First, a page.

Stocks headed into the weekend on Friday with solid gains, with markets looking beyond another round of weak U.S. economic news and the uncertainty of Greek elections – and instead focusing on what is expected to be a coordinated central bank policy to the recent economic turmoil.
The Dow Jones industrial average closed at 12,767.17, up 115.26 points or 0.9 per cent. The broader S&P 500 closed at 1342.84, up 13.74 points or 1 per cent. In Canada, the S&P/TSX composite index closed at 11,524.90, up 58.48 points or 0.5 per cent.
Everywhere you looked on Friday, you could see disappointment. U.S. industrial production in May fell 0.1 per cent, versus expectations for a gain of 0.1 per cent. Manufacturing output in May fell 0.4 per cent. The Empire manufacturing survey fell to 2.3 in June, down from 17.1 in May. And the University of Michigan’s consumer sentiment index fell to 74.1, hitting its lowest level since December.
The situation in Canada looked just as grim, with Canadian manufacturing sales slipping 0.8 per cent in April, versus expectations for a gain of 0.4 per cent.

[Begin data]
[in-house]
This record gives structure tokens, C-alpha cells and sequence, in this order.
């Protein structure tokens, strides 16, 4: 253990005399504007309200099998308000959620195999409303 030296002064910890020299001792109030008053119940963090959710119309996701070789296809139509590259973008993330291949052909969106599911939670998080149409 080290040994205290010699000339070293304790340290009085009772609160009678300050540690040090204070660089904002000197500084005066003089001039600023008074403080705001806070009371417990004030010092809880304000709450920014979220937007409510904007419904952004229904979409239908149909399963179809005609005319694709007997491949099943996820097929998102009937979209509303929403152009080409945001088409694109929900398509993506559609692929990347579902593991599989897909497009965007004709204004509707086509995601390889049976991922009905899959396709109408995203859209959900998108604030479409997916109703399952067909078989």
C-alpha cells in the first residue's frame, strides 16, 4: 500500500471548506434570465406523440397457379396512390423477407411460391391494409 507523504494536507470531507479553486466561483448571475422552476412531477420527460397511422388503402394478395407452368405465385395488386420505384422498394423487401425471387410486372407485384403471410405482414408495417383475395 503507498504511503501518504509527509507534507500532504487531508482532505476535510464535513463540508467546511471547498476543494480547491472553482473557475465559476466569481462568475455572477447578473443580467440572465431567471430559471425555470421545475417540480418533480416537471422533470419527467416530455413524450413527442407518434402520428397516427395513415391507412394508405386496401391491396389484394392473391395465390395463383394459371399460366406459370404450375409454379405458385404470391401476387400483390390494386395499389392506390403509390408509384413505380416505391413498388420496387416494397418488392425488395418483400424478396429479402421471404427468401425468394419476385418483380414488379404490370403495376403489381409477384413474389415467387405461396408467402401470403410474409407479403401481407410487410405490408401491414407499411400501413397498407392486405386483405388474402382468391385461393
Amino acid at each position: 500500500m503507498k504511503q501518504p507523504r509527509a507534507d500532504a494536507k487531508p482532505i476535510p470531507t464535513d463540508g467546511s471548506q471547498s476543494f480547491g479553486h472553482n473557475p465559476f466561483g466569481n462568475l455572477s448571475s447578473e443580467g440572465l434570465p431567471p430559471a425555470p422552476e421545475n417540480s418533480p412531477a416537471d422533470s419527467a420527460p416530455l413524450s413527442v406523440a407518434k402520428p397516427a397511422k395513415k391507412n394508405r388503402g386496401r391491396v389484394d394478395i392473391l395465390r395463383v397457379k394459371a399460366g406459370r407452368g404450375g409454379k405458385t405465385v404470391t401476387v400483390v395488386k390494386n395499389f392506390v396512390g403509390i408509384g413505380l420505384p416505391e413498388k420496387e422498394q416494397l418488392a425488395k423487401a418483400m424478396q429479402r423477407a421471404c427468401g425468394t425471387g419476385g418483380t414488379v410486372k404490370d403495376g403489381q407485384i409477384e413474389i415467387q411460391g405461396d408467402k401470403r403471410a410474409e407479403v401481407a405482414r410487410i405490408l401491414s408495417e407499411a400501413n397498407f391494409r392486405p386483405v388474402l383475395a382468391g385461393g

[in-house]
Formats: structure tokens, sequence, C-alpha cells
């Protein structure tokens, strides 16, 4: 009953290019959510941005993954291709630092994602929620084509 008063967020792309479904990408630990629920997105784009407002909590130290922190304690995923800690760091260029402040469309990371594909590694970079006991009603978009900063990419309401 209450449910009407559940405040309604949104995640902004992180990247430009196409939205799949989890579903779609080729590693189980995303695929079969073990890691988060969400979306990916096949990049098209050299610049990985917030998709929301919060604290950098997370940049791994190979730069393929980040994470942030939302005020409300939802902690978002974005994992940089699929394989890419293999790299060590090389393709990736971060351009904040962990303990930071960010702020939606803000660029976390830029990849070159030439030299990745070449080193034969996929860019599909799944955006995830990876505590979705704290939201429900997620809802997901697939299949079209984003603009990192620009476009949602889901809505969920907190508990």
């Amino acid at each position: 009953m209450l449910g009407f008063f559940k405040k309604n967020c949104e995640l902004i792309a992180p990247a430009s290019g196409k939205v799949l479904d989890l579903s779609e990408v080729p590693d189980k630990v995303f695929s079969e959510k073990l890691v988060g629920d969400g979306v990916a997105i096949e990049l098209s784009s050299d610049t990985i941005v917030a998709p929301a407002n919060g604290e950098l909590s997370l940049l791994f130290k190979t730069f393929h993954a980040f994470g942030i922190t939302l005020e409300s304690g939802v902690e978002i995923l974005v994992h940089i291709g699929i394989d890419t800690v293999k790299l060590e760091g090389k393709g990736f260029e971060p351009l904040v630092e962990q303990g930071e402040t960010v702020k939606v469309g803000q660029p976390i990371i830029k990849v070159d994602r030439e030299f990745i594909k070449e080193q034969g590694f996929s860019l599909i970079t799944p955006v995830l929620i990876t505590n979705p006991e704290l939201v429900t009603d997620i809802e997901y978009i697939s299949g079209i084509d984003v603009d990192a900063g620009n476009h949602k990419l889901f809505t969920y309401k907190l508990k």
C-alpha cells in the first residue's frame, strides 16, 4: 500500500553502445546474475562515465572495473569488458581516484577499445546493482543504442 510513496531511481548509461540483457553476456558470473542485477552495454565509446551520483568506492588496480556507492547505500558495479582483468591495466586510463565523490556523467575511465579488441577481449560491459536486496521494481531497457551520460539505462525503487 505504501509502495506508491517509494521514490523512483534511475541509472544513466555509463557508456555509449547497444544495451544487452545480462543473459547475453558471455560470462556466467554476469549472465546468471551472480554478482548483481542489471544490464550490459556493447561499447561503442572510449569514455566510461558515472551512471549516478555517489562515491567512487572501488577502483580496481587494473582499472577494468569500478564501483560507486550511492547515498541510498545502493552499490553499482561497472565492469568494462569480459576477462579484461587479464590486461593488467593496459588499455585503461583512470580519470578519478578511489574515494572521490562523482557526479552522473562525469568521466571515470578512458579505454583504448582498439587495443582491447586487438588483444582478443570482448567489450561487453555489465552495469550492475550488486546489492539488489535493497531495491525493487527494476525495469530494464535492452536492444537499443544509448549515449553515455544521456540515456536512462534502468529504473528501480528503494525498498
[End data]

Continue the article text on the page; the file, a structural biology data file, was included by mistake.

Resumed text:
But investors have grown accustomed to the onslaught of bad news. Indeed, they seem to be accepting the onslaught as a sign that central banks are going to have to step into the fray with another round of stimulus. The head of the European Central Bank said on Friday that the ECB stands ready to lend money to the region’s banks should a cash crunch occur, a comment that was seen has particularly weighty given the timing before Greek elections.
On Wednesday, the Federal Reserve will conclude a two-day monetary policy meeting, releasing its latest statement on economic conditions, with some observers expecting some sort of stimulus reponse.
Among the big movers in the United States, Bank of America Corp. rose 3.1 per cent, Chevron Corp. rose 2.4 per cent and Microsoft Corp. rose 2.3 per cent.
In Canada, Barrick Gold Corp. rose 1.1 per cent, Suncor Energy Inc. rose 1.7 per cent and Royal Bank of Canada rose 0.8 per cent.Report Typo/Error